Geodynamikk og Bassengstudier
Masterprosjekt V19 BRS

Masterprosjekt vår 2019 ved GEO - David Peacock

What are the differences between joint patterns in different beds?


Project description

Joints are important conduits for fluid in rock, so understanding their distribution is important to the geology of fractured reservoirs, with application to petroleum, geothermal energy, hydrogeology, and CO 2 sequestration. Reservoir models commonly use discrete
fracture network (DFN) models (e.g. Lei, Q., Latham, J.P., Tsang, C.F., 2017. The use of discrete fracture networks for modelling coupled geomechanical and hydrological behaviour of fractured rocks. Computers and Geotechnics 85, 151-176). Such models are, however, based on limited data (e.g. core or borehole images) and make simple assumptions (e.g. that joint spacing is proportional to bed thickness). Joint patterns are commonly significantly different in nearby beds of the same lithology and thickness, suggesting there are other factors controlling fracturing.

Methodologies are becoming available to characterise fracture networks in terms of their geometries, topologies, age relationships, kinematics and mechanics (Peacock, D.C.P., Sanderson, D.J., 2018. Structural analyses and characterising fracture networks: seven
pillars of wisdom. Earth-Science Reviews 184, 13-28). In particular, a new philosophy has been developed in which fracture networks are described in such terms as to allow reproducibility, i.e. the description can be used by another researcher to generate a reasonable facsimile of the network. This gives us scope to rigorously compare different fracture networks, to answer the question “what is the difference between this network and that network?”

This project aims to gain a better understanding of joint patterns and the controls on these patterns.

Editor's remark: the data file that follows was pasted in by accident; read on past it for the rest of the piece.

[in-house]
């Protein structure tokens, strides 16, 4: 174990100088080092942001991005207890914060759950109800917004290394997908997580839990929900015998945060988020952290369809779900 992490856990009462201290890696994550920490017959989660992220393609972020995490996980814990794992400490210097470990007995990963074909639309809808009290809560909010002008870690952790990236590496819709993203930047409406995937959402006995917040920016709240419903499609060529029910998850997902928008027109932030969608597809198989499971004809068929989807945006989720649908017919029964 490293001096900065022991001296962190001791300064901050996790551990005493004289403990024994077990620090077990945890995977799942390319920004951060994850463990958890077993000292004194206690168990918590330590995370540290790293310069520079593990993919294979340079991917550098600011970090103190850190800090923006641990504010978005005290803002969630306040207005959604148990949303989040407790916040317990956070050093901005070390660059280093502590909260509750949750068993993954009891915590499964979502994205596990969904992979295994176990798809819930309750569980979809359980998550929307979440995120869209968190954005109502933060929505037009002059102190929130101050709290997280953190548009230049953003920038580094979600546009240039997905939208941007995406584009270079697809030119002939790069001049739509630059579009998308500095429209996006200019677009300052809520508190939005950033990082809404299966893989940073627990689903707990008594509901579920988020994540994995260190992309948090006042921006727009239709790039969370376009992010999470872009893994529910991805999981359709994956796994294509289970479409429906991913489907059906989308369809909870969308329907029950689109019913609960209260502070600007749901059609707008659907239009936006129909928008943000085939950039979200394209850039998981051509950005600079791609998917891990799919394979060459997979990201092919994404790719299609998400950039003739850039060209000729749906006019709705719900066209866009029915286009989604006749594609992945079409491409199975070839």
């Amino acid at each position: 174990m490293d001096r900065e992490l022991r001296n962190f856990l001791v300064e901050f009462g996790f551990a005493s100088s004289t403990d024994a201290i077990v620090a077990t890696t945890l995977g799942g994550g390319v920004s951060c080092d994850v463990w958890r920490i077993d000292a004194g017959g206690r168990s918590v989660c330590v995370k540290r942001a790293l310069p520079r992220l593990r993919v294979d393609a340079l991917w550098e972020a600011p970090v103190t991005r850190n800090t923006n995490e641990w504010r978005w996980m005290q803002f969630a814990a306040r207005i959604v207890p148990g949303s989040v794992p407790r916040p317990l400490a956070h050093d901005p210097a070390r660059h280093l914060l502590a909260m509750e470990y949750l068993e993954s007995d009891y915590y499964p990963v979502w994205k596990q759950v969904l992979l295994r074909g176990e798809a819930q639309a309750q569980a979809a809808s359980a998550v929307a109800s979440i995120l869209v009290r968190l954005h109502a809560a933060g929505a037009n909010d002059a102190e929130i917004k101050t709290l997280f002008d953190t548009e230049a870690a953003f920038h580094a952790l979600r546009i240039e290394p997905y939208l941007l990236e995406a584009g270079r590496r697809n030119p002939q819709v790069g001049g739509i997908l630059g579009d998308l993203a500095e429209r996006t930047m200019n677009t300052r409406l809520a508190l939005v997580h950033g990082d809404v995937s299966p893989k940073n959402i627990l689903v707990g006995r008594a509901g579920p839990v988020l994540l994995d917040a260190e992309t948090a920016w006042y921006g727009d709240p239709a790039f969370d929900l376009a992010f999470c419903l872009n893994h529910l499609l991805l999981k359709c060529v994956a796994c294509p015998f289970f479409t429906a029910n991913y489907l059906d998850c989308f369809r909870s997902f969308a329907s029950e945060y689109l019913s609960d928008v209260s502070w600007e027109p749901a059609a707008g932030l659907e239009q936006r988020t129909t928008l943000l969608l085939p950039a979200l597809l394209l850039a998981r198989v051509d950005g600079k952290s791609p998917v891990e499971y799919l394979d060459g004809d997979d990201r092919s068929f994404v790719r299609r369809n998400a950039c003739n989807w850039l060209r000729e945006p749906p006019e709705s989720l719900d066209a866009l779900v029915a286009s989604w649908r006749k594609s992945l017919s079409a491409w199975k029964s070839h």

That joint networks can:
(1) be characterised in terms of their geometries, topologies and age relationships such that descriptions can be used to reproduce reasonable facsimiles of the networks,
(2) that these descriptions can form the basis of rigorous comparisons between different networks, and
(3) that the results will help understand the difference between joint networks in different beds.

Descriptions will be made of joint patterns (including their geometries and topologies), and results for different beds will be compared.

Field work

The project requires one week of fieldwork on the Devon and Cornwall coast, UK, between Hartland Point and Crackington. This will involve photographing joints on bedding planes and measuring bed thicknesses. The photographs will be used to characterise joint patterns, and data will be analysed using Excel spreadsheets.

Proposed course plan during the master degree

GEOV221 Karstgeologi og karsthydrologi (10)
GEOV251 Videregående strukturgeologi (10)
GEOV260 Petroleumsgeologi (10)
GEOV272 (10 stp) – Seismisk tolking
GEOV352 Petroleumsgeologisk feltkurs (5)
GEOV362 Pyrenneene feltkurs i sedimentologi og tektonikk (5)
Enten: AG-322 (UNIS) Fold and Thrust Belts and Foreland Basin Systems (10)
Eller: AG-336 Rift Basin Reservoirs: From Outcrop to Model (10 ECTS)